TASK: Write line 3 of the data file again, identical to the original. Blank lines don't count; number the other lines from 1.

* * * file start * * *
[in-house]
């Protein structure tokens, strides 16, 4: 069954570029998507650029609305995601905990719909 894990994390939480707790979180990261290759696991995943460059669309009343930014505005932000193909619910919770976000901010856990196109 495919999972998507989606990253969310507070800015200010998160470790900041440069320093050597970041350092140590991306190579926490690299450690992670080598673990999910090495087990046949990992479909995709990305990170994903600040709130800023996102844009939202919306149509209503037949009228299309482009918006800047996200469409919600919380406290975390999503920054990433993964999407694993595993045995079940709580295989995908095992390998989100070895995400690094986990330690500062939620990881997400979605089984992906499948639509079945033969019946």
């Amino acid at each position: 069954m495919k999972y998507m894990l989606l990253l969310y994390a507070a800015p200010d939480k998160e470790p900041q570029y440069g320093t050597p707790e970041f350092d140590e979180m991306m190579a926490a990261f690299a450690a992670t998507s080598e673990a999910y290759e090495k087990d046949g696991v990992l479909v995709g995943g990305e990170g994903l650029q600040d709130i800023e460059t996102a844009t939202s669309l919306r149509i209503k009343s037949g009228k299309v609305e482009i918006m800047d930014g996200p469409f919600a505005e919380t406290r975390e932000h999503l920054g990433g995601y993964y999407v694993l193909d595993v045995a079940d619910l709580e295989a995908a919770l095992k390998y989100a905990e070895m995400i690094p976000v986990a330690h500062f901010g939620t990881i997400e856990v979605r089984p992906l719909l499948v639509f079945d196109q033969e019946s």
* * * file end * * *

């Amino acid at each position: 069954m495919k999972y998507m894990l989606l990253l969310y994390a507070a800015p200010d939480k998160e470790p900041q570029y440069g320093t050597p707790e970041f350092d140590e979180m991306m190579a926490a990261f690299a450690a992670t998507s080598e673990a999910y290759e090495k087990d046949g696991v990992l479909v995709g995943g990305e990170g994903l650029q600040d709130i800023e460059t996102a844009t939202s669309l919306r149509i209503k009343s037949g009228k299309v609305e482009i918006m800047d930014g996200p469409f919600a505005e919380t406290r975390e932000h999503l920054g990433g995601y993964y999407v694993l193909d595993v045995a079940d619910l709580e295989a995908a919770l095992k390998y989100a905990e070895m995400i690094p976000v986990a330690h500062f901010g939620t990881i997400e856990v979605r089984p992906l719909l499948v639509f079945d196109q033969e019946s």